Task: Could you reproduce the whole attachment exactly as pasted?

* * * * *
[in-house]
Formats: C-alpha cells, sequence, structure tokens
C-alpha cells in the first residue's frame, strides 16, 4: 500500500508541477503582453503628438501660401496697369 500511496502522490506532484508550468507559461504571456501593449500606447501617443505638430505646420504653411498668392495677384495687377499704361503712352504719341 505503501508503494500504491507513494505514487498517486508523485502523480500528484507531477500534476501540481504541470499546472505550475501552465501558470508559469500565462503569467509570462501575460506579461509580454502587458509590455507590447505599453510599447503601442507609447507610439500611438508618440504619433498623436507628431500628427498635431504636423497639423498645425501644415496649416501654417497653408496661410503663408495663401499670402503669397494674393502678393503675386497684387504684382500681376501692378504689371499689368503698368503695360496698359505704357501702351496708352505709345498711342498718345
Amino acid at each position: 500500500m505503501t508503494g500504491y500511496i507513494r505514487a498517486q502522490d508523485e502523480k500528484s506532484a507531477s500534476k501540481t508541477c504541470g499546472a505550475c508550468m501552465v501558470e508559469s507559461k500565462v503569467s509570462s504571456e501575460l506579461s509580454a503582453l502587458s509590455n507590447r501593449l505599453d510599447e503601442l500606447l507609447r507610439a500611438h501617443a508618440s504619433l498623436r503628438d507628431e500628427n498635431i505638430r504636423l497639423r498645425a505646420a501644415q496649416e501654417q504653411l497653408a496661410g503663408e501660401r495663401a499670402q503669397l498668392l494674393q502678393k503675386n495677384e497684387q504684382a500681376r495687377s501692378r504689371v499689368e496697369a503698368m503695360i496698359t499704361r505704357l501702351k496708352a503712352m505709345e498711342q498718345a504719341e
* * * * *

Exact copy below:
[in-house]
Formats: C-alpha cells, sequence, structure tokens
C-alpha cells in the first residue's frame, strides 16, 4: 500500500508541477503582453503628438501660401496697369 500511496502522490506532484508550468507559461504571456501593449500606447501617443505638430505646420504653411498668392495677384495687377499704361503712352504719341 505503501508503494500504491507513494505514487498517486508523485502523480500528484507531477500534476501540481504541470499546472505550475501552465501558470508559469500565462503569467509570462501575460506579461509580454502587458509590455507590447505599453510599447503601442507609447507610439500611438508618440504619433498623436507628431500628427498635431504636423497639423498645425501644415496649416501654417497653408496661410503663408495663401499670402503669397494674393502678393503675386497684387504684382500681376501692378504689371499689368503698368503695360496698359505704357501702351496708352505709345498711342498718345
Amino acid at each position: 500500500m505503501t508503494g500504491y500511496i507513494r505514487a498517486q502522490d508523485e502523480k500528484s506532484a507531477s500534476k501540481t508541477c504541470g499546472a505550475c508550468m501552465v501558470e508559469s507559461k500565462v503569467s509570462s504571456e501575460l506579461s509580454a503582453l502587458s509590455n507590447r501593449l505599453d510599447e503601442l500606447l507609447r507610439a500611438h501617443a508618440s504619433l498623436r503628438d507628431e500628427n498635431i505638430r504636423l497639423r498645425a505646420a501644415q496649416e501654417q504653411l497653408a496661410g503663408e501660401r495663401a499670402q503669397l498668392l494674393q502678393k503675386n495677384e497684387q504684382a500681376r495687377s501692378r504689371v499689368e496697369a503698368m503695360i496698359t499704361r505704357l501702351k496708352a503712352m505709345e498711342q498718345a504719341e